• After the victory over Japan in 1945, Zhuang Xueben went back to Shanghai to visit his family that he had been out of touch for ten years. He spent several months with his family and sorted out his photographs and travel notes. A book filled with photographs and introductions, Shi Nian Xi Xing Ji 《十年西行记》, or Ten Years in Western China was published soon.
  • In 1948, Ji Shi Shan Qu Ying Zhan 积石山区影展, or An Exhibition of Photographs Taken in Jishishan Region held in Nanjing, Shanghai, and Hangzhou. In addition, Kang Zang Min Jian Gu Shi 《康藏民间故事》, or Folktales of Kham Tibetan Region was published by Shanghai Times Bookshop.
  • In October 1949, the People's Republic of China was founded. Zhuang Xueben became an editor in the Editorial Departments of the Nationalities Press (民族出版社) and the Nationalities Pictorial (民族画报). The style of his photographs had changed sensibly. He still visited minority areas and took portraits as an official photographer, but he had to take photographs which fulfilled the political demands.
  • During 1950 – 1952, he visited minority areas such as Sichuan, Xikang, Yunnan, Guizhou, Inner Mongolia, and Northwest China with the Chinese Central Visiting Mission (中央访问团).
  • In 1952, he joined the founding celebration of Guangxi Zhuang Autonomous Region and visited Yao people in Jinxiu and Miao people in Rongshui.
  • In 1953, he visited Yanbian Korean Autonomous Prefecture in Jilin Province.
  • In 1954, he went to western and eastern Inner Mongolia to interview Mongolians, Manchu, Daur people, and Evenks.
  • In 1958, he revisited Qiang area in Sichuan Province.
  • In 1965, the Chinese Cultural Revolution was launched. Zhuang Xueben and his wife were expelled from the Editorial Department of Nationalities Pictorial because of “historical problem”. The Chinese government forced them to turn in all of their property including more than ten thousand of photographs and leave Beijing. Therefore, Zhuang Xueben went back to Shanghai with his family and stopped his photographic career. More than half of his photographs and travel notes were burned during the Cultural Revolution.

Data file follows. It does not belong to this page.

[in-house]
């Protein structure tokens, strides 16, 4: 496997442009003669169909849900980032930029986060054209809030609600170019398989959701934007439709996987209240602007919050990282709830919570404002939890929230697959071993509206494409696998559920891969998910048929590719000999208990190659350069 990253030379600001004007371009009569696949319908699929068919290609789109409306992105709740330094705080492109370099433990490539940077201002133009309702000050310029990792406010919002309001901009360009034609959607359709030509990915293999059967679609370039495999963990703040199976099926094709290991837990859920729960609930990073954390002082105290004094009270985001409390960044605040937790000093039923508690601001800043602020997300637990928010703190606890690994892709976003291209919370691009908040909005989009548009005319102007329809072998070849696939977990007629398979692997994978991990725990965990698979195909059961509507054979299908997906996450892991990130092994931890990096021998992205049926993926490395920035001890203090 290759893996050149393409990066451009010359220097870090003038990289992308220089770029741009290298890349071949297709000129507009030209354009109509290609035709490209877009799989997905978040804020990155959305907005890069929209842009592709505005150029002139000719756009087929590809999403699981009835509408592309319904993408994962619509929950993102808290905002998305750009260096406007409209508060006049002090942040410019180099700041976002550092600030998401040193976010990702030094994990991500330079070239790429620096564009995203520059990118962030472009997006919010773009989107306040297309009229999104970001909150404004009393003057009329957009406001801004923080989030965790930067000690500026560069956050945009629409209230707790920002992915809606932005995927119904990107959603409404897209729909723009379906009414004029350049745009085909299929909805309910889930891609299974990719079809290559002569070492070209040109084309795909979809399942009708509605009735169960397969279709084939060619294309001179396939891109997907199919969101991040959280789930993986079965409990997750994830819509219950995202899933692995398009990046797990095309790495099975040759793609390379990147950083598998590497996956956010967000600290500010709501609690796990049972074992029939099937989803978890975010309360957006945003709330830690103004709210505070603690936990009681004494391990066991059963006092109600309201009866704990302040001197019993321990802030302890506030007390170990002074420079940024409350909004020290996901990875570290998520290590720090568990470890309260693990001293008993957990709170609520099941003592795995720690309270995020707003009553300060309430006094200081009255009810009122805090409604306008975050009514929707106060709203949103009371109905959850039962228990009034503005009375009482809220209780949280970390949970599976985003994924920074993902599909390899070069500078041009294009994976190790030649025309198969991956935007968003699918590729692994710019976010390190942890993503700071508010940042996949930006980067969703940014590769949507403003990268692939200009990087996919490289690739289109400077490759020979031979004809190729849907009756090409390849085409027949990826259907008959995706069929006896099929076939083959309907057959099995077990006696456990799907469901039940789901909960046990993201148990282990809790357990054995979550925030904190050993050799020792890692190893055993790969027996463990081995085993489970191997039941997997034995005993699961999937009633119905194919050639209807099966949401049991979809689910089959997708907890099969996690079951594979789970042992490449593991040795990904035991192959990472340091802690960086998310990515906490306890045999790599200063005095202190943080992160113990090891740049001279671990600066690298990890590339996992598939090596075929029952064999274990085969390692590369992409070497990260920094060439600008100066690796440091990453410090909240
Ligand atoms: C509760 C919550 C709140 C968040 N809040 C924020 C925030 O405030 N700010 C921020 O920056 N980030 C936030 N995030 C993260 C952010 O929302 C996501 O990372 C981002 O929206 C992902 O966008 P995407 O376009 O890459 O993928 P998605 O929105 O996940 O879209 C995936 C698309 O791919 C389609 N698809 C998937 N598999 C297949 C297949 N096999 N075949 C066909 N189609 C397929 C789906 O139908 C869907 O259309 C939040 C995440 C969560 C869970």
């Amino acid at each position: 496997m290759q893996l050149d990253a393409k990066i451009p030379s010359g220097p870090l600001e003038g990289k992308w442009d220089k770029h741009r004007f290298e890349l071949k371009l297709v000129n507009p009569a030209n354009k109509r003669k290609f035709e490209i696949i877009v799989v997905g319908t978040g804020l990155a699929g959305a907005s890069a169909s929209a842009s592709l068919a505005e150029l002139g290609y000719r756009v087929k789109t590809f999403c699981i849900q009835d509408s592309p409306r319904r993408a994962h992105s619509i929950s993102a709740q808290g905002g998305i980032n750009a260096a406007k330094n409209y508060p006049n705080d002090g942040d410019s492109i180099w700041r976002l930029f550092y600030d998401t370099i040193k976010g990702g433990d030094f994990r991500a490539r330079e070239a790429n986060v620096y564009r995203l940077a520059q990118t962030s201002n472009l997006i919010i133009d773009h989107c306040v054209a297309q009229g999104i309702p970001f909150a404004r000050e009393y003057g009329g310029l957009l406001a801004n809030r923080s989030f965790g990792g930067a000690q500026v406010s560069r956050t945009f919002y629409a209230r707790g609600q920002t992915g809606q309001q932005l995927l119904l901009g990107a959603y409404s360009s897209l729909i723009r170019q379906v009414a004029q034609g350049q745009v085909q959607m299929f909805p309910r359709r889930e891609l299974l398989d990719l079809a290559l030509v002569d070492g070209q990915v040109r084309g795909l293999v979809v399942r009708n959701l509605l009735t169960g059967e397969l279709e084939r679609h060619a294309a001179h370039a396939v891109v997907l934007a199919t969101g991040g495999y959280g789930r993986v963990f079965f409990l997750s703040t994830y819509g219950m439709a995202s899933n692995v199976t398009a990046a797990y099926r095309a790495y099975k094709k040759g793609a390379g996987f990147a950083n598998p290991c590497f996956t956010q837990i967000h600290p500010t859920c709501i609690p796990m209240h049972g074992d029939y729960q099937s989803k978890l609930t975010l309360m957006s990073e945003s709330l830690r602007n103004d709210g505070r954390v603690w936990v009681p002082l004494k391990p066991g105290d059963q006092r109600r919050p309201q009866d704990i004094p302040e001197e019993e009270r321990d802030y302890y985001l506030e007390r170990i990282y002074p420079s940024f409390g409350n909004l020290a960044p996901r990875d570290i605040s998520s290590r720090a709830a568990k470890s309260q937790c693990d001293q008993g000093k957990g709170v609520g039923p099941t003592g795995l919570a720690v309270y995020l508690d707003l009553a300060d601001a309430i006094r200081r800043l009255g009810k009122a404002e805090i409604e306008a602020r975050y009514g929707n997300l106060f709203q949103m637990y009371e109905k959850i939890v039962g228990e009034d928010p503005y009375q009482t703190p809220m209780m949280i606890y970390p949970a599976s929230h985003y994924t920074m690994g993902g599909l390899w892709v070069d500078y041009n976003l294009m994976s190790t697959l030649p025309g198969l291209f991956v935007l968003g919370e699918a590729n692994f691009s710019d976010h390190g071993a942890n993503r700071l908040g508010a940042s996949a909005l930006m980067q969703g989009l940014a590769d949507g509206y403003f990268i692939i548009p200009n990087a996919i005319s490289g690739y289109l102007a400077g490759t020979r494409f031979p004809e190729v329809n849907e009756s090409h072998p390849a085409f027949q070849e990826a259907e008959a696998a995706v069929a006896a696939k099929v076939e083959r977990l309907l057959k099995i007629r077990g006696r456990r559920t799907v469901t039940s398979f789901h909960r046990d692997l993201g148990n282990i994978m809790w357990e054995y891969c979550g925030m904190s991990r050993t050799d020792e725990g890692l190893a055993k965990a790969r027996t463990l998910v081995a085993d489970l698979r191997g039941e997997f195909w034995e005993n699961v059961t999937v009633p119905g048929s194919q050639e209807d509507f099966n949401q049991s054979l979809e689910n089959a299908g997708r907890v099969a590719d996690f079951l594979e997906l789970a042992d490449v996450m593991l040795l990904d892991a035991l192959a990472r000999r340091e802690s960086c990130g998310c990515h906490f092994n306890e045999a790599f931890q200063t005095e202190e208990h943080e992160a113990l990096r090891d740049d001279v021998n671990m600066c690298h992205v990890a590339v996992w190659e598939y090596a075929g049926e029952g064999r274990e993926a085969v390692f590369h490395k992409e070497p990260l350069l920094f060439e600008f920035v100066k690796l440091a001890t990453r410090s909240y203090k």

• In 1975, the Chinese government redressed him after ten-year Cultural Revolution, but he had already had a hemiplegia and couldn't move.
  • In 1980, Zhuang Xueben Shao Shu Min Zu She Ying Xuan 《庄学本少数民族摄影选》, or Zhuang Xueben’s Minority People Photography Elects, published by People's Fine Arts Publishing House of China.
  • In 1984, Zhuang Xueben died at his home in Pudong, Shanghai. Chinese government prohibited mourners to write "photographer" in the lament at his funeral.[4]

Exhibitions[edit]

  • Ge Ren She Ying Zhan 个人摄影展, or A Personal Photographic Exhibition, held in Nanjing in 1935;
  • Xi Kang Ying Zhan 西康影展, or An Exhibition of the Photographs Taken in Xikang Region, held in Chongqing, Chengdu, and Ya’an in 1941;
  • Ji Shi Shan Qu Ying Zhan 积石山区影展, or An Exhibition of the Photographs Taken in Jishishan Region, held in Nanjing, Shanghai, and Hangzhou in 1948;
  • Kang Ding Lao Zhao Pian Zhan Lan 康定老照片展览, or An Exhibition of Old Photographs of Kangding Region, held in Kangding in 2004;
  • Zhuang Xueben She Ying Zuo Pin Zhan 庄学本摄影作品展, or An Exhibition of Zhang Xueben's Photographs, held in Lianzhou, 2005;
  • Zhuang Xueben She Ying Zuo Pin Zhan 庄学本摄影作品展, or An Exhibition of Zhang Xueben's Photographs, held in Houston, USA in 2008;
  • Zhuang Xueben She Ying Zuo Pin Zhan 庄学本摄影作品展, or An Exhibition of Zhang Xueben's Photographs, held in Daegu, South Korea, 2008;
  • Zhuang Xueben Bai Nian Dan Chen Hui Gu Zhan 庄学本百年诞辰回顾展, or A Photographic Exhibition Commemorating the Centenary of Zhuang Xueben's Birth, held in Guangdong, 2009;
  • Hui Mou Jing Dian – Zhuang Xueben Zang Zu She Ying Zuo Pin Zhan 回眸经典 —— 庄学本藏族摄影作品展, or Reviewing Classics – An Exhibition of Zhuang Xueben's Photographs Taken in Tibet, held in Nanjing Museum in May 2010.[5]

Publications[edit]

  • Kang Zang Jin Shi (Current Events in Tibet) 《康藏近事》; October 1934
  • Kuo Luo Ke Di Fang Feng Tu Ren Qing (The Custom of Golog Tibetan Region) 《廓洛克地方风土人情》; January 1935